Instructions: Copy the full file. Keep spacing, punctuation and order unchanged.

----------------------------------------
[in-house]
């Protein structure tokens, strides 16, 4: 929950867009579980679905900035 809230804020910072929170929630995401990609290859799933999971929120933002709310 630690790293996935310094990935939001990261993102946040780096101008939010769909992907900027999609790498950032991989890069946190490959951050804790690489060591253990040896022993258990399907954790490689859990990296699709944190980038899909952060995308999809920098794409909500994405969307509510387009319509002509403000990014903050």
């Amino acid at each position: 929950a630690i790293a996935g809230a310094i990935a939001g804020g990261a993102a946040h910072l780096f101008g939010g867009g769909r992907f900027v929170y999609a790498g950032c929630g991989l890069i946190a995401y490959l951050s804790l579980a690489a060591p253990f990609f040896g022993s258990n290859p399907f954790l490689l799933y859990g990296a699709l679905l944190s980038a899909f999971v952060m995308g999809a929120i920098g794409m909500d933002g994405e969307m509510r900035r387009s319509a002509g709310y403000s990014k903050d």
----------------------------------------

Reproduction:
[in-house]
């Protein structure tokens, strides 16, 4: 929950867009579980679905900035 809230804020910072929170929630995401990609290859799933999971929120933002709310 630690790293996935310094990935939001990261993102946040780096101008939010769909992907900027999609790498950032991989890069946190490959951050804790690489060591253990040896022993258990399907954790490689859990990296699709944190980038899909952060995308999809920098794409909500994405969307509510387009319509002509403000990014903050």
């Amino acid at each position: 929950a630690i790293a996935g809230a310094i990935a939001g804020g990261a993102a946040h910072l780096f101008g939010g867009g769909r992907f900027v929170y999609a790498g950032c929630g991989l890069i946190a995401y490959l951050s804790l579980a690489a060591p253990f990609f040896g022993s258990n290859p399907f954790l490689l799933y859990g990296a699709l679905l944190s980038a899909f999971v952060m995308g999809a929120i920098g794409m909500d933002g994405e969307m509510r900035r387009s319509a002509g709310y403000s990014k903050d």